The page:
CannTrust Holdings (TSX:TRST)(NYSE:CTST) has been on a rough ride this year, to say the least. The stock was already falling when we learned earlier this month it was in a scandal; the company was allegedly growing marijuana in rooms that weren’t yet licensed to do so, supposedly even building fake walls to cover it up.
And although the company said it would be looking to get to the “root cause” of the non-compliance, it was looking more and more as if its CEO Peter Aceto knew about what was going on. Last week, he ended up getting fired by the company.
The stock is down significantly, -75%, since the beginning of March, when it was trading at around $12.
Is the stock cheap enough that it’s worth the risk?
At just over $3 per share, CannTrust might look like a tempting deal given. The stock recently hit a new all-time low since trading on the TSX, although it did get a boost from the news that it was making changes to its leadership.
Now, with the stock being valued at a market cap of $425 million, the cannabis stock is trading at less than eight times its sales, which is a bargain, as multiples in the triple digits have not been uncommon for the industry. It’s also at around two times its book value.
However, there’s a good possibility that regardless of these multiples, the stock price will continue to plummet. If we look at the comparable circumstances relating to a recent cannabis company that had its licence revoked by Health Canada, there’s little reason to hope that CannTrust could avoid a similar fate. And given how high profile the scandal has been, there are going to be a lot of people watching to see what happens to the company, which could make it more likely that the punishment will be severe.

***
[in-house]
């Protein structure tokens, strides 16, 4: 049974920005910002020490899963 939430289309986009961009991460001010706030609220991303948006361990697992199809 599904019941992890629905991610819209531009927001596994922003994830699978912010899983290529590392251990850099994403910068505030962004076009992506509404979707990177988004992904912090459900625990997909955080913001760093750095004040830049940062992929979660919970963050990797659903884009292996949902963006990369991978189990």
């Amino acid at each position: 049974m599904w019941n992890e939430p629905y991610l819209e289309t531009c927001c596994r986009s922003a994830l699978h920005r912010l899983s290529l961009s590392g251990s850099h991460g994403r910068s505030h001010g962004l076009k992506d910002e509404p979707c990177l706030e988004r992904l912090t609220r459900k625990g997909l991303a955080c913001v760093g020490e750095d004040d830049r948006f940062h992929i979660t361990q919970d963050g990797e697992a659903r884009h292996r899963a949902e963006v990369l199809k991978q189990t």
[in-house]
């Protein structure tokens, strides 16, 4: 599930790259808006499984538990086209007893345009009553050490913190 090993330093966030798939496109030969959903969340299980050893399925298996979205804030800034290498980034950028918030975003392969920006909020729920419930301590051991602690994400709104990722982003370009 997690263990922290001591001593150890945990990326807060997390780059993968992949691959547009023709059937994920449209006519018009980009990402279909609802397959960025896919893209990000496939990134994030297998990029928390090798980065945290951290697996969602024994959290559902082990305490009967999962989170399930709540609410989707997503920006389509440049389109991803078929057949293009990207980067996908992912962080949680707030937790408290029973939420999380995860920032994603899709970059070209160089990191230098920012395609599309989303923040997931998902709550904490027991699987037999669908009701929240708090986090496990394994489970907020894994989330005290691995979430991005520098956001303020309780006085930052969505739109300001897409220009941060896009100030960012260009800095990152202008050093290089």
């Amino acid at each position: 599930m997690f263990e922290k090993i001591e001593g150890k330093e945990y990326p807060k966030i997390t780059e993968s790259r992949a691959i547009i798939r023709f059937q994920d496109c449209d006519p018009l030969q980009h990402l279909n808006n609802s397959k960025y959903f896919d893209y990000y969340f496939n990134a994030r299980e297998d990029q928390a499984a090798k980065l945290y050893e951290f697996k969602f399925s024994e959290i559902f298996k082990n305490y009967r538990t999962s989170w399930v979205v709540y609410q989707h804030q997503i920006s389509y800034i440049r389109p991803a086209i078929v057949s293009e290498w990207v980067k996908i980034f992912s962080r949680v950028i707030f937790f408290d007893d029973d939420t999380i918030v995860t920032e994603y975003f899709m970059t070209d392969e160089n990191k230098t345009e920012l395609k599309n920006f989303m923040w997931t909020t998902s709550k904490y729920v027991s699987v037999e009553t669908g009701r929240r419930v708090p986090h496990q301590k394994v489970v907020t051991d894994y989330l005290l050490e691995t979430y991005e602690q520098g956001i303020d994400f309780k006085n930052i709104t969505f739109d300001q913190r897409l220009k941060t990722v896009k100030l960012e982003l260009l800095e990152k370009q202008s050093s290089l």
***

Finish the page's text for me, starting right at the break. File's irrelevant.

If CannTrust does lose its licence, which certainly appears more likely than not given what we know today, the stock is going to have minimal value to investors. If it can’t grow marijuana and make any sales, then, outside the assets it holds, there won’t be a lot of value in the company. Even a change in management or acquisition might not be enough to save the stock.
Although the stock’s low price might make CannTrust an attractive gamble for some investors, that’s all that it would be today — a gamble, not an investment. While the stock would certainly get a big boost in value if Health Canada gives it just a warning for its compliance issues, that is the best-case scenario at this point, and the least likely to happen.
By holding on to shares of CannTrust or buying them, investors are putting themselves at significant risk. While all stocks can drop in value, CannTrust is facing the added risk of not being able to conduct business and could end up being delisted. Things look bleak for the company today, and with all the uncertainty surrounding it, it’s nothing more than a speculative buy today, and a very risky one at that.
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Fool contributor David Jagielski has no position in any of the stocks mentioned.